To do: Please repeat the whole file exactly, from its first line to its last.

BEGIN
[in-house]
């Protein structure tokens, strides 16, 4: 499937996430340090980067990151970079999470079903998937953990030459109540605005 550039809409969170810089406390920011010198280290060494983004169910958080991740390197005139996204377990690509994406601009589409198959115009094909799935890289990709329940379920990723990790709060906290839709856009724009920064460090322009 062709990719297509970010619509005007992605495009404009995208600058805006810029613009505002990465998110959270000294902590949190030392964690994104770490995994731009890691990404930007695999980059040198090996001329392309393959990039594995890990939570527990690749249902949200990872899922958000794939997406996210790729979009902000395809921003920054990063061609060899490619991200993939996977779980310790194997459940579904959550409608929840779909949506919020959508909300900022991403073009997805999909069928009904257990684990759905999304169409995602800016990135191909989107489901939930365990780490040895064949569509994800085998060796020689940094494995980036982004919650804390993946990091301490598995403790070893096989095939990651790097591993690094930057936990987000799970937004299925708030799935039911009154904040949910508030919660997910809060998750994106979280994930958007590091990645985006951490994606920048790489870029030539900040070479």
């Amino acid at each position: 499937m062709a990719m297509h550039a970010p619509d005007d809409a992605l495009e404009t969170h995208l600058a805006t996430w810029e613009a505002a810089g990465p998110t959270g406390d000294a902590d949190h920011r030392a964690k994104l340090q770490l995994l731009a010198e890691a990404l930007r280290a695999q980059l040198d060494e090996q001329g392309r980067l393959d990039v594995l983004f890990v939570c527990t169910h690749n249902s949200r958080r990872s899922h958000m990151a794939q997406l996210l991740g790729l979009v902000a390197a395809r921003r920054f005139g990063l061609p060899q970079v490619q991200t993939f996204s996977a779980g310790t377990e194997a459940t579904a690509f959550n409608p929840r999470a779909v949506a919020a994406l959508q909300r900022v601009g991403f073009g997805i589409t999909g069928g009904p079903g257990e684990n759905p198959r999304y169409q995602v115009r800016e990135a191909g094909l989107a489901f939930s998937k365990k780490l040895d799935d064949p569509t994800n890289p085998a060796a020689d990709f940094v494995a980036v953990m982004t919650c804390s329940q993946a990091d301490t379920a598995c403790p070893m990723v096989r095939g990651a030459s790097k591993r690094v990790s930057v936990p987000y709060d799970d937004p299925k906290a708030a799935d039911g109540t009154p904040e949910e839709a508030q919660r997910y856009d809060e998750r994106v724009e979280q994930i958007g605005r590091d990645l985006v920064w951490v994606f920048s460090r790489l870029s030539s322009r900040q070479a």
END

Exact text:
[in-house]
């Protein structure tokens, strides 16, 4: 499937996430340090980067990151970079999470079903998937953990030459109540605005 550039809409969170810089406390920011010198280290060494983004169910958080991740390197005139996204377990690509994406601009589409198959115009094909799935890289990709329940379920990723990790709060906290839709856009724009920064460090322009 062709990719297509970010619509005007992605495009404009995208600058805006810029613009505002990465998110959270000294902590949190030392964690994104770490995994731009890691990404930007695999980059040198090996001329392309393959990039594995890990939570527990690749249902949200990872899922958000794939997406996210790729979009902000395809921003920054990063061609060899490619991200993939996977779980310790194997459940579904959550409608929840779909949506919020959508909300900022991403073009997805999909069928009904257990684990759905999304169409995602800016990135191909989107489901939930365990780490040895064949569509994800085998060796020689940094494995980036982004919650804390993946990091301490598995403790070893096989095939990651790097591993690094930057936990987000799970937004299925708030799935039911009154904040949910508030919660997910809060998750994106979280994930958007590091990645985006951490994606920048790489870029030539900040070479």
């Amino acid at each position: 499937m062709a990719m297509h550039a970010p619509d005007d809409a992605l495009e404009t969170h995208l600058a805006t996430w810029e613009a505002a810089g990465p998110t959270g406390d000294a902590d949190h920011r030392a964690k994104l340090q770490l995994l731009a010198e890691a990404l930007r280290a695999q980059l040198d060494e090996q001329g392309r980067l393959d990039v594995l983004f890990v939570c527990t169910h690749n249902s949200r958080r990872s899922h958000m990151a794939q997406l996210l991740g790729l979009v902000a390197a395809r921003r920054f005139g990063l061609p060899q970079v490619q991200t993939f996204s996977a779980g310790t377990e194997a459940t579904a690509f959550n409608p929840r999470a779909v949506a919020a994406l959508q909300r900022v601009g991403f073009g997805i589409t999909g069928g009904p079903g257990e684990n759905p198959r999304y169409q995602v115009r800016e990135a191909g094909l989107a489901f939930s998937k365990k780490l040895d799935d064949p569509t994800n890289p085998a060796a020689d990709f940094v494995a980036v953990m982004t919650c804390s329940q993946a990091d301490t379920a598995c403790p070893m990723v096989r095939g990651a030459s790097k591993r690094v990790s930057v936990p987000y709060d799970d937004p299925k906290a708030a799935d039911g109540t009154p904040e949910e839709a508030q919660r997910y856009d809060e998750r994106v724009e979280q994930i958007g605005r590091d990645l985006v920064w951490v994606f920048s460090r790489l870029s030539s322009r900040q070479a």